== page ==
Distributed Computing

, Volume 30, Issue 6, pp 413–457 | Cite as

Distributed computing by mobile robots: uniform circle formation

  • Paola Flocchini
  • Giuseppe Prencipe
  • Nicola Santoro
  • Giovanni Viglietta


Consider a set of n finite set of simple autonomous mobile robots (asynchronous, no common coordinate system, no identities, no central coordination, no direct communication, no memory of the past, non-rigid, deterministic) initially in distinct locations, moving freely in the plane and able to sense the positions of the other robots. We study the primitive task of the robots arranging themselves on the vertices of a regular n-gon not fixed in advance (Uniform Circle Formation). In the literature, the existing algorithmic contributions are limited to conveniently restricted sets of initial configurations of the robots and to more powerful robots. The question of whether such simple robots could deterministically form a uniform circle has remained open. In this paper, we constructively prove that indeed the Uniform Circle Formation problem is solvable for any initial configuration in which the robots are in distinct locations, without any additional assumption (if two robots are in the same location, the problem is easily seen to be unsolvable). In addition to closing a long-standing problem, the result of this paper also implies that, for pattern formation, asynchrony is not a computational handicap, and that additional powers such as chirality and rigidity are computationally irrelevant.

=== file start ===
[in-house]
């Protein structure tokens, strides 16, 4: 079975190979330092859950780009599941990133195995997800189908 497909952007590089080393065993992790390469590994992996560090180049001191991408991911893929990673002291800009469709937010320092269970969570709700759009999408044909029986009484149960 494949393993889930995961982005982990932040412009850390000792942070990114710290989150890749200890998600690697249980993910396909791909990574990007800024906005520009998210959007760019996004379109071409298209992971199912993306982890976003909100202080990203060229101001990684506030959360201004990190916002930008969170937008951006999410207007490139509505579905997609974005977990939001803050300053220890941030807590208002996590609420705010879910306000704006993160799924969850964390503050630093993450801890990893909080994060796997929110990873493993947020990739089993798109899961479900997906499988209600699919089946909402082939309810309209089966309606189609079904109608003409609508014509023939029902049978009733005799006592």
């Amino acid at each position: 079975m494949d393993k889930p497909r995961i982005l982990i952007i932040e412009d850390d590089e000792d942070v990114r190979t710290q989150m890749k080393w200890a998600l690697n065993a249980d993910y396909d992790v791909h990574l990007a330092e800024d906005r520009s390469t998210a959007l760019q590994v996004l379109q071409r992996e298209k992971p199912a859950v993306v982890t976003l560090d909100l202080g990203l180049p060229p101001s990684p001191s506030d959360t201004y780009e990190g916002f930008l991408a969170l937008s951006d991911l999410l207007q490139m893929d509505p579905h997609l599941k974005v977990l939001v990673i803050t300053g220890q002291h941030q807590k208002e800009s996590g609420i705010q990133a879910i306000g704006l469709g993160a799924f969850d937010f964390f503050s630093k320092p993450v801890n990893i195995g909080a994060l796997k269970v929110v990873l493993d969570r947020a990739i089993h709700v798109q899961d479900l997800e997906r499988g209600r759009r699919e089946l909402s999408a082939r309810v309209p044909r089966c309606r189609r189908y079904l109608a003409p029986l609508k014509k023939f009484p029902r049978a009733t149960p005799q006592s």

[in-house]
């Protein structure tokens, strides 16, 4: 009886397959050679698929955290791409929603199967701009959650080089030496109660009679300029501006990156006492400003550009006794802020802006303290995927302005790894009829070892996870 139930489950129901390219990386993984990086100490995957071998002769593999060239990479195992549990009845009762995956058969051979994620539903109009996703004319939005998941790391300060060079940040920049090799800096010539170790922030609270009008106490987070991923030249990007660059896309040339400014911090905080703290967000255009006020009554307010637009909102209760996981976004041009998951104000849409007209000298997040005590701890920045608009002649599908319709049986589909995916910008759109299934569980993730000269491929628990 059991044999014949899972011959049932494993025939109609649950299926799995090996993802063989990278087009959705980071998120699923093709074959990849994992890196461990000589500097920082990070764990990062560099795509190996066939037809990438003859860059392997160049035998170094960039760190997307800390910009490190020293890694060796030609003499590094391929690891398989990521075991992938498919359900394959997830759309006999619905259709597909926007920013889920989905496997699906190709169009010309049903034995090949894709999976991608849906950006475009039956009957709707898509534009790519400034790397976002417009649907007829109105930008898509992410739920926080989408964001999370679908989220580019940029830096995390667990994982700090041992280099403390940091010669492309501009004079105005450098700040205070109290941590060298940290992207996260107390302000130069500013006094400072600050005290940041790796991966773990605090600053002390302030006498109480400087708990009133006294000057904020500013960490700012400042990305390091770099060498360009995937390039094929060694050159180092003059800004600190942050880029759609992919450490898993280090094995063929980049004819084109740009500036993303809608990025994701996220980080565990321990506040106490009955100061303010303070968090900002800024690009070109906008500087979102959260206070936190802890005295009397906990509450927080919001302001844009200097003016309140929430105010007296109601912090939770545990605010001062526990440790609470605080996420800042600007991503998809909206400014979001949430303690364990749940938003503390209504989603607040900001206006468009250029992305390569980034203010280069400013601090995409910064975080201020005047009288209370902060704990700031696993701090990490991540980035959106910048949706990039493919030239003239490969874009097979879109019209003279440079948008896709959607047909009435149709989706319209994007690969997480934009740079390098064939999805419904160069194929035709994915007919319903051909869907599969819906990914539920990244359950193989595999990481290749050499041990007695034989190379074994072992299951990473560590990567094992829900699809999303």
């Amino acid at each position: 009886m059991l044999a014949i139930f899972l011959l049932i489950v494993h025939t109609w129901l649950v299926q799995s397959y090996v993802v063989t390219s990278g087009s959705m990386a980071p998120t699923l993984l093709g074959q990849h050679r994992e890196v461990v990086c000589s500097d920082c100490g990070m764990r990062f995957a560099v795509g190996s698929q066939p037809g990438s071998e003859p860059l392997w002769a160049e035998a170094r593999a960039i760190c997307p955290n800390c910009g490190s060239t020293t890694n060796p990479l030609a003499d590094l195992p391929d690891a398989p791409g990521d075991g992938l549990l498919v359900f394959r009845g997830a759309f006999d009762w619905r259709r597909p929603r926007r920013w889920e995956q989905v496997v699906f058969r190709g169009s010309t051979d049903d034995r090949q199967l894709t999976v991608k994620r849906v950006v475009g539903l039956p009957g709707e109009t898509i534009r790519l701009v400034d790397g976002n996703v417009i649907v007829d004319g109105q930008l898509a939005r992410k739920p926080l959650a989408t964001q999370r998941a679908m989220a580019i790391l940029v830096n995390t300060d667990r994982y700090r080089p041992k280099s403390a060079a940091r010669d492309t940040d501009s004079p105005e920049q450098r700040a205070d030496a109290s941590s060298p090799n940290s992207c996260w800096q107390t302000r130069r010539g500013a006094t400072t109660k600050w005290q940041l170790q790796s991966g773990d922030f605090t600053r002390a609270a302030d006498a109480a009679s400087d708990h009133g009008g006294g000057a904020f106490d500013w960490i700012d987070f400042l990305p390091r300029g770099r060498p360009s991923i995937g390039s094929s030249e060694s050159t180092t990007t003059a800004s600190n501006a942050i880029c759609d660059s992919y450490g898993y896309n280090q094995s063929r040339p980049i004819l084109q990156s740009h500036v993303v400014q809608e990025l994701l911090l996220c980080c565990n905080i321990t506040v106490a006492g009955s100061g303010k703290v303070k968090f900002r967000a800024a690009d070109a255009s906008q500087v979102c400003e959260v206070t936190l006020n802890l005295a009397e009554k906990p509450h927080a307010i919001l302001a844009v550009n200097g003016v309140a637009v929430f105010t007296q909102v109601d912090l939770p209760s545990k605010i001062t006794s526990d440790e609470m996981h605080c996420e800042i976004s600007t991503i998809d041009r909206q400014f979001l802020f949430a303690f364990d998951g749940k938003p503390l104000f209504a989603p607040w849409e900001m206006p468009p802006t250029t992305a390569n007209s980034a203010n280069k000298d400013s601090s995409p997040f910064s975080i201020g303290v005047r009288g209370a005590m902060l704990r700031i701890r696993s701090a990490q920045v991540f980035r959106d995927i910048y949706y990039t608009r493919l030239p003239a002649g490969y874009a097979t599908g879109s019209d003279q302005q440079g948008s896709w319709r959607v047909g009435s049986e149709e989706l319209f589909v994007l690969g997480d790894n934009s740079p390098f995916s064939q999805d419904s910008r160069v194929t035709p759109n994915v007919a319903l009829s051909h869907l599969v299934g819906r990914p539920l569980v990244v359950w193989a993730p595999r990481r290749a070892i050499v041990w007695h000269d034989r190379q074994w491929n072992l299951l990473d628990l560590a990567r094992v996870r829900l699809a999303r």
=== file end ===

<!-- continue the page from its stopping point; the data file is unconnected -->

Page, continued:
Autonomous mobile robots Uniform circle formation 



The authors would like to thank the anonymous reviewers for helping improve the readability of the paper, Marc-André Paris-Cloutier for many helpful discussions and insights, and Peter Widmayer and Vincenzo Gervasi for sharing some of the fun and frustrations emerging from investigating this problem. This work has been supported in part by the Natural Sciences and Engineering Research Council of Canada under the Discovery Grants program, by Professor Flocchini’s University Research Chair, and by project PRA_2016_64 Through the fog funded by the University of Pisa.


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Copyright information

© Springer-Verlag Berlin Heidelberg 2016

Authors and Affiliations

  1. 1.School of Electrical Engineering and Computer ScienceUniversity of OttawaOttawaCanada
  2. 2.Dipartimento di InformaticaUniversità di PisaPisaItaly
  3. 3.School of Computer ScienceCarleton UniversityOttawaCanada

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